A number of Irish troops have been moved from a UN base on the Golan Heights in Syria.
The Minister for Defence Simon Coveney has also confirmed that the next deployment of troops to the region has been delayed by two weeks.
The UN operation on the Golan Heights was reviewed following the abduction of dozens of peacekeepers by Islamic militants.
Mr Coveney said: "We've been quite quiet about it because it has been a redeployment of troops and we certainly didn't want what was happening to be publicly known, but it's complete now.
"Essentially, what's happened is that a series of UN posts, that would previously have been occupied, we have redeployed troops away from them.
"So Camp Faouar, which would have been the largest camp on the Syrian side, all of our troops have now left there. The Irish troops were the last to leave. It was an orderly withdrawal."
Five other countries contribute troops to the 1,200-strong UN force on the Golan: Fiji, India, Nepal, the Netherlands and the Philippines.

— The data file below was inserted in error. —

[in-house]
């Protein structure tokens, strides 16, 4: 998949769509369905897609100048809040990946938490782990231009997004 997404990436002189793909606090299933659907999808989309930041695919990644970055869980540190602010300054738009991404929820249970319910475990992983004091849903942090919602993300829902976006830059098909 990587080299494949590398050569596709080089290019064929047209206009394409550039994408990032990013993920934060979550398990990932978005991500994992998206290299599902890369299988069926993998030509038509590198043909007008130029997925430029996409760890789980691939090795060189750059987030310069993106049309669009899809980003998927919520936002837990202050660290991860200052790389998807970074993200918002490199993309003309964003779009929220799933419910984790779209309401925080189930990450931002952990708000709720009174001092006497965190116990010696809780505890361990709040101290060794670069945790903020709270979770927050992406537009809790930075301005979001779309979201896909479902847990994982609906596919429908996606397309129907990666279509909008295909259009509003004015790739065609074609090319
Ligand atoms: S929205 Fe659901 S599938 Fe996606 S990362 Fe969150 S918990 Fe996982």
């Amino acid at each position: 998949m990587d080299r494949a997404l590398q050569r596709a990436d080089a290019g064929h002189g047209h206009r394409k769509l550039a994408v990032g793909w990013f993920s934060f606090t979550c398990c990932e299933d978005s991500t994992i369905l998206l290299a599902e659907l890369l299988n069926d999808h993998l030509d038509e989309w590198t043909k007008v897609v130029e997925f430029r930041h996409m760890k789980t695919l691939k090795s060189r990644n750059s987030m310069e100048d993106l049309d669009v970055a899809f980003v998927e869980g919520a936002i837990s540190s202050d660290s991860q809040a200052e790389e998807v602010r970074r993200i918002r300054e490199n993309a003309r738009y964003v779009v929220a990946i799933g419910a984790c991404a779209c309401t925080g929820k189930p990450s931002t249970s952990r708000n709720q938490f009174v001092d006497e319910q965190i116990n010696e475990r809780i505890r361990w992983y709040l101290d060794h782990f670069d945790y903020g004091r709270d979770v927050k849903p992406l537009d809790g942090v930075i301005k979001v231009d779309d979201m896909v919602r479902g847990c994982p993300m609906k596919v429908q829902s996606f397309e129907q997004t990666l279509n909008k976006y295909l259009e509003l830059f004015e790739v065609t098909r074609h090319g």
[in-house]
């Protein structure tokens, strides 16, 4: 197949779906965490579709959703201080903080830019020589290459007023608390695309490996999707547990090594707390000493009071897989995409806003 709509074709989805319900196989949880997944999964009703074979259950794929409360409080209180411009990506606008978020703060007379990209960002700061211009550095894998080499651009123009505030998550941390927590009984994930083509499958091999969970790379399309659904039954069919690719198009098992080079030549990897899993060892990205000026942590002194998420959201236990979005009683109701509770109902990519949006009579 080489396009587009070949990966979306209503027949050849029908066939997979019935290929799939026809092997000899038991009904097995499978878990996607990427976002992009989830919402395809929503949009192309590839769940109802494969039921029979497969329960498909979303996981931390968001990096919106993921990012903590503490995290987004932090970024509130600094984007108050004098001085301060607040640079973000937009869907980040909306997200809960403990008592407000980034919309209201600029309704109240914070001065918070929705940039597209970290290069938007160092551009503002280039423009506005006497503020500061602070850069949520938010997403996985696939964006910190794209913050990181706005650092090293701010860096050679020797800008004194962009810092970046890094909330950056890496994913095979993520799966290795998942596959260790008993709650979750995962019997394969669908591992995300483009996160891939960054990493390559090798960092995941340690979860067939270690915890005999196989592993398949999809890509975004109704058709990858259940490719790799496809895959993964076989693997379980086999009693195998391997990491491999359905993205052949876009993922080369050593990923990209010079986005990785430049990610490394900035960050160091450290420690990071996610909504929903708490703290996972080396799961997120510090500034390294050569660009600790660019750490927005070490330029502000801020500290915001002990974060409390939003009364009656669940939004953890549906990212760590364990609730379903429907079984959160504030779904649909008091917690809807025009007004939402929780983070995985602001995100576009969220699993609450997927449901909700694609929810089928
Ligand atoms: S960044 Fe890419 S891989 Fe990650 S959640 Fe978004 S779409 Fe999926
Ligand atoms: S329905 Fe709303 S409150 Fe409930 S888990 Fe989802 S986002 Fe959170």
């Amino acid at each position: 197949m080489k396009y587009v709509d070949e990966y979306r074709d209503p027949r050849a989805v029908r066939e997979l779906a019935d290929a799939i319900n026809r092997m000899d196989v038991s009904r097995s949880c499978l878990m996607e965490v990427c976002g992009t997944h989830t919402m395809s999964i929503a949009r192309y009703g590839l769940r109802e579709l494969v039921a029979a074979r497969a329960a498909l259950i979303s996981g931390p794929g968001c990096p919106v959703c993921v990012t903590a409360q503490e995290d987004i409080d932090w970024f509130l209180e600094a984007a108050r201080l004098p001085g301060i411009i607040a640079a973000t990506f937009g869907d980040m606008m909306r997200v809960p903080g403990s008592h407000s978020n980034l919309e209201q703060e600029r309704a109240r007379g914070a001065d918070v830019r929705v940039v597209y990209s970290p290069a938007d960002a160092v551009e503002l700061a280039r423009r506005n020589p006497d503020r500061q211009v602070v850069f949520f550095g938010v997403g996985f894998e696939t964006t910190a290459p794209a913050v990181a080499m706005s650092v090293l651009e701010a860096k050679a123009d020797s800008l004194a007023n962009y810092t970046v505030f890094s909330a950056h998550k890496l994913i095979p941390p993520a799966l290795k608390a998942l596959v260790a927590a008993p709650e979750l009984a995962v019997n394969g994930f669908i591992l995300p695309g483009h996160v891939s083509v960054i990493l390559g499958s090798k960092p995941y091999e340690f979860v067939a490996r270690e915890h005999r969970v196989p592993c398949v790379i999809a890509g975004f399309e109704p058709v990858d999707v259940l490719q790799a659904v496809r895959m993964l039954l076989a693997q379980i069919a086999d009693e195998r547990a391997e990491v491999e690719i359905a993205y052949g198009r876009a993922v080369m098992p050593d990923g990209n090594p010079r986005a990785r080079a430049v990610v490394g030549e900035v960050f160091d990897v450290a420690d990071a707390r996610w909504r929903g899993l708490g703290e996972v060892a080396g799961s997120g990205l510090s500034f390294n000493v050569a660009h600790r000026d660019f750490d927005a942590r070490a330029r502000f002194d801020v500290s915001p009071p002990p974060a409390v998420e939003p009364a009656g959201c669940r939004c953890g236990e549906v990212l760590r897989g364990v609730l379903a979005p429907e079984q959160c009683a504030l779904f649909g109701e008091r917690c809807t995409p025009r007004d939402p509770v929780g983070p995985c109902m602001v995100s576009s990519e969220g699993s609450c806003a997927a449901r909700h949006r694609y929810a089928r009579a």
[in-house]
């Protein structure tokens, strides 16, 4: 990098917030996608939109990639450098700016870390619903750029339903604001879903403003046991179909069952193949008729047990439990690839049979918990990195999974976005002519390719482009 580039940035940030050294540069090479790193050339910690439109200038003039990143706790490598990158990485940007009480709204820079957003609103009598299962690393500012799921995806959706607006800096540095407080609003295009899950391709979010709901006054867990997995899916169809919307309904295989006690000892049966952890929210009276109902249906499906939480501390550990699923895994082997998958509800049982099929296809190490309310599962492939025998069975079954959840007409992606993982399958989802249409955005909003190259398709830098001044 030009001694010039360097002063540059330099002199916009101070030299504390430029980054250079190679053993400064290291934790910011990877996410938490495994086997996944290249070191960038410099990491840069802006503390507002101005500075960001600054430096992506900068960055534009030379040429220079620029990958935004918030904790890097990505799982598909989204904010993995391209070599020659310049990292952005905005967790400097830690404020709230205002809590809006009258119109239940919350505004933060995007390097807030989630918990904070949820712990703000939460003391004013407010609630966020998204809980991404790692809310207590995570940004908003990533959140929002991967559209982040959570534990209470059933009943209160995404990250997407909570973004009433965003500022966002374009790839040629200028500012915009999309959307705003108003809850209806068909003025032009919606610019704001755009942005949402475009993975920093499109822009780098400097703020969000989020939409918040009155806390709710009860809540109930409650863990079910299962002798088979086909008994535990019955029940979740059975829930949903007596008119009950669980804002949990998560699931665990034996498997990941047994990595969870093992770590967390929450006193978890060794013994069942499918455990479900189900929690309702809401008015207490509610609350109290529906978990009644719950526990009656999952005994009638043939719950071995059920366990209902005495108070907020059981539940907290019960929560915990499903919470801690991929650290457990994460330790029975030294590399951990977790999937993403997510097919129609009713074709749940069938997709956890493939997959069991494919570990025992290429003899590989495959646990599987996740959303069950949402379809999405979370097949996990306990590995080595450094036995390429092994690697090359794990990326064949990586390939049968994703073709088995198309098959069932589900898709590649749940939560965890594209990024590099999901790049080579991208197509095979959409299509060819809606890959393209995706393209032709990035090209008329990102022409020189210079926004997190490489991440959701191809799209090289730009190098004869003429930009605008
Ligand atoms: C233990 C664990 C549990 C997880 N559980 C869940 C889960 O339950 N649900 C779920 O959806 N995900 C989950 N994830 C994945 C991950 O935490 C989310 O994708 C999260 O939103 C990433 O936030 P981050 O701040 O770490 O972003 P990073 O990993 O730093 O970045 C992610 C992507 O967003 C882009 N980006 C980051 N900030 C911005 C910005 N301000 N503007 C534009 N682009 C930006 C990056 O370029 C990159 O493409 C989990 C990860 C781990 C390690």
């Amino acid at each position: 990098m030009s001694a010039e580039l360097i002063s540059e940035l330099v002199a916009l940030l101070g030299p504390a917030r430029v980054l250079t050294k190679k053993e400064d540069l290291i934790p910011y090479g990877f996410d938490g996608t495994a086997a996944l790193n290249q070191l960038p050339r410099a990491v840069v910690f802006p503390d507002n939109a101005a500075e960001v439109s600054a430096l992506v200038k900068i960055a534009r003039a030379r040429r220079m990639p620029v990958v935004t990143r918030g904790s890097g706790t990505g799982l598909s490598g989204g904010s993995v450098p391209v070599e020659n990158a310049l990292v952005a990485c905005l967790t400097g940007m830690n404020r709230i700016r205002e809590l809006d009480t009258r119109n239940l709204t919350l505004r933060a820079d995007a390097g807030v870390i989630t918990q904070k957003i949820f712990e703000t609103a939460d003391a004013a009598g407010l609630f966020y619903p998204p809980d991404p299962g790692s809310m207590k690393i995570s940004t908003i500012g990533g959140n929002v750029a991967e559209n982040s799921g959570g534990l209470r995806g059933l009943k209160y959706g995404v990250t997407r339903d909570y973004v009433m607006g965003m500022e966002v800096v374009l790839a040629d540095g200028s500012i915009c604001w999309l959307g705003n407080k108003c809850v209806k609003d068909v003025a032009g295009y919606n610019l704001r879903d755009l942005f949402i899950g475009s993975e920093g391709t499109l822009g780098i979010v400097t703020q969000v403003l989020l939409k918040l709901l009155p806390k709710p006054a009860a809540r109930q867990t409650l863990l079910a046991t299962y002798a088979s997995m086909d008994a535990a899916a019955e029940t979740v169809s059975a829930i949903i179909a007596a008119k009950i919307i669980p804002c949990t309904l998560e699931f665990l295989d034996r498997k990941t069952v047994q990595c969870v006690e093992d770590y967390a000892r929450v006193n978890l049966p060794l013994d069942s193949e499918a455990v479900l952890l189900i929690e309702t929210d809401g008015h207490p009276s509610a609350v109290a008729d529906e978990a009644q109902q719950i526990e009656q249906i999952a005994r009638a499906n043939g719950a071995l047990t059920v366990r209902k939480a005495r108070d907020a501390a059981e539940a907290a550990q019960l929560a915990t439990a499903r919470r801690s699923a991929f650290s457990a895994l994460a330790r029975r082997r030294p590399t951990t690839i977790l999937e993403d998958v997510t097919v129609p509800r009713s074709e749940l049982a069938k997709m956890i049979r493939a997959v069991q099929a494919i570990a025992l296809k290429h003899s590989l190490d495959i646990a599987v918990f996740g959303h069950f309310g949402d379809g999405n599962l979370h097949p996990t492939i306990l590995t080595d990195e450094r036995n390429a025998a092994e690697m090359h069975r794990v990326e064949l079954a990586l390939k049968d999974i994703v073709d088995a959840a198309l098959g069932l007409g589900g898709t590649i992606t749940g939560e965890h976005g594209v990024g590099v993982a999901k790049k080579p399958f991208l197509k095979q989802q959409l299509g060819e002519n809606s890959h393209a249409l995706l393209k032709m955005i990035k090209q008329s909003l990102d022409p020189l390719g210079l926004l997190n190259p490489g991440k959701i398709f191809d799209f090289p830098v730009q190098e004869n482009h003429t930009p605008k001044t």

A UN spokesman said it had pulled back its peacekeepers to the Israeli side after Syrian fighters advanced near their positions.
The Syrian armed groups posed "a direct threat to the safety and security" of the troops from the UN Disengagement Observer Force (UNDOF), said UN spokesman Stephane Dujarric.
"All the UN personnel in these positions have thus been relocated to the Alpha side," said Mr Dujarric, referring to the Israeli-occupied sector.
The order came after Syrian rebels, including Al-Qaeda affiliate Al-Nusra Front, seized 45 Fijian UNDOF troops in late August before releasing them two weeks later.
They also clashed with 75 Filipino members of the force, who eventually fled a nearby outpost.
The UN spokesman said the situation on the Syrian side of the Golan "has deteriorated severely over the last several days" and that "armed groups have made advances in the area of UNDOF positions".